Jan. 18, 2018. On this day in 1958, Native Americans of the LumbeeTribe confronted the Ku Klux Klan and drove them out of Maxton, N.C.

The 'Underground Railroad' To Save Atheists. A vision to protect those persecuted for non-religion. David Robson. The Atlantic.

Trump's Punt On Fake News Awards: In The End, He's Got Nothing. , Forbes.

Trump’s Nuclear Posture Review: Back to Armageddon. It calls for increasing the role of nuclear weapons in US strategy, which will only increase the risk of confrontation. Michael T. Klare. The Nation.

The Fight for the Suburbs. How a battle over the Fair Housing Act could transform U.S. politics. Rachel M. Cohen. New Republic.

North Carolina Gerrymandering Ruling Is Blocked. The Supreme Court’s temporary block makes it likely the 2018 elections will be held using districts favorable to Republicans, but it is not particularly telling as the court weighs partisan gerrymandering. Adam Liptak and Alan Blinder. New York Times.

Democrats Brace for a Government Shutdown. With a DACA deal still not in place, a debate about immigration policies has been caught up in political jockeying over funding the federal government. John Cassidy. The New Yorker

How Trump's TV habits raised the risk of a shutdown. White House aides say the president woke up spoiling for a fight and focused his attention on the spending deal after it came up on his favorite cable news show. Eliana Johnson and Burgess Everett. Politico.

Trump's "Fake News Awards" Are Both Absurd and Dangerous. Behavioral science research suggests they could actually give weight to his media-bashing agenda. Gleb Tsipursky. Scientific American.

Tom Cotton Is Sending Cease and Desist Letters to His Own Constituents. Rafi Schwartz. Splinter.


Jan. 17, 2018. On this day in 1961, Pres. Dwight D. Eisenhower delivered a farewell address in which he warned against the military-industrial complex.

Congress Produces Drama While Mueller Produces Results. Steve Bannon stonewalled a House committee, then promptly agreed to an interview with the special counsel—the latest example of how Mueller is moving ahead as lawmakers feud and spin their wheels. David A. Graham. The Atlantic.

One of the original Dreamers fights for DACA. Brian MacQuirie. Boston Globe.

Emmanuel Macron: a modern master of the diplomatic gesture. Bayeux tapestry loan is latest example of use of symbolism to raise France’s global profile. Patrick Wintour. Guardian.

Are You Ready for The Women's March?Megan Reynolds. Jezebel.

The Trump Effect Helps Democrats Pull Off a Surprise Win in Wisconsin. In a district that backed Trump 55-38, Patty Schachtner sweeps to victory with a result that has shocked the state—and Governor Scott Walker. John Nichols. The Nation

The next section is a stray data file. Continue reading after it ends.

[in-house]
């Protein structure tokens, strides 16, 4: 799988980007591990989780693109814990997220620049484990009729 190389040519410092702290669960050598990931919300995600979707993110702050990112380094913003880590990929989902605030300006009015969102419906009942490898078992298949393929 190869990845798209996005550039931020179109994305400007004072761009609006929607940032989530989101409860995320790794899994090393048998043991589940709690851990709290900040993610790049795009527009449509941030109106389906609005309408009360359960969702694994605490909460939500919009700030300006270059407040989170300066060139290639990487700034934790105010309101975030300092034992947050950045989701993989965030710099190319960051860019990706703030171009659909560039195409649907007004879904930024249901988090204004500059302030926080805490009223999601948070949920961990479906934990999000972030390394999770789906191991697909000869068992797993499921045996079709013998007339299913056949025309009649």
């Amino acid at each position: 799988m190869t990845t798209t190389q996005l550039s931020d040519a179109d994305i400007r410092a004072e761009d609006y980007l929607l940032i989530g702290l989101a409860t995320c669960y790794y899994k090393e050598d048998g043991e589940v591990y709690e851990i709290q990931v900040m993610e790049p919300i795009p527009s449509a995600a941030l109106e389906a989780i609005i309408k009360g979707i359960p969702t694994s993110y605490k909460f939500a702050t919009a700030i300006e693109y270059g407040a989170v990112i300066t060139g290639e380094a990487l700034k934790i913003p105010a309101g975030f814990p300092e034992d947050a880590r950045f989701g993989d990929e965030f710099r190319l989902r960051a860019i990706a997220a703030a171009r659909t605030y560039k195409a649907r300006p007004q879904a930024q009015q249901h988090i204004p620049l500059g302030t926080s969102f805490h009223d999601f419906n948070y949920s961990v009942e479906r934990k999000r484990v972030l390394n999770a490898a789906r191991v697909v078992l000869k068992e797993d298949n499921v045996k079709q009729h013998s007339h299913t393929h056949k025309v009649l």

North and South Korean Teams to March as One at Olympics. 查 看简体中文版 查 看繁體中文版 . New York Times

Improving Workplace Culture, One Review at a Time. With its emphasis on transparency, the jobs site Glassdoor aims to upend corporate power dynamics. Lizzie Widdicombe. The New Yorker

Walking the Floor of the Great Minnesota Activist Factory. Hamilton Nolan. Splinter.


Jan. 16, 2018. On this day in 1786, the Virginia General Assembly enacted Thomas Jefferson's

Statute for Religious Freedom. Trump Might Finally Get His Shutdown. With the president fuming, a funding deadline looming, and a DACA deal far off, a climactic confrontation in Congress might be impossible to avoid. Russell Berman. The Atlantic.

They Can Destroy You, Too. Albert Burneko. Dead Spin.

EU declares war on plastic waste. Brussels targets single-use plastics in an urgent clean-up plan that aims to make all packaging reusable or recyclable by 2030. Daniel Boffey. Guardian.

Tom Cotton, David Perdue, and the Trap of Lying for Donald Trump. Amy Davidson Sorkin. The New Yorker.

Senate Immigration Deal Will Reportedly Cut Diversity Visa Lottery, Ban DREAMers From Sponsoring Parents. Morgan Baskin. Splinter.


Jan. 15, 2018. On this day in 1929, Martin Luther King, Jr., was born.

Five Decades of White Backlash. President Trump is the embodiment of over 50 years of resistance to the policies Martin Luther King, Jr. fought to enact. Van R. Newkirk II. The Atlantic

Instead of Work Requirements, Why Not a Jobs Guarantee? Paying people to work would be a more direct—and less expensive—way to lift them out of poverty. Van R. Newkirk II. The Atlantic

Can Government Officials Have You Arrested for Speaking to Them? The Supreme Court faces a test of the authority of politicians to use police to silence their critics. Garrett Epps. The Atlantic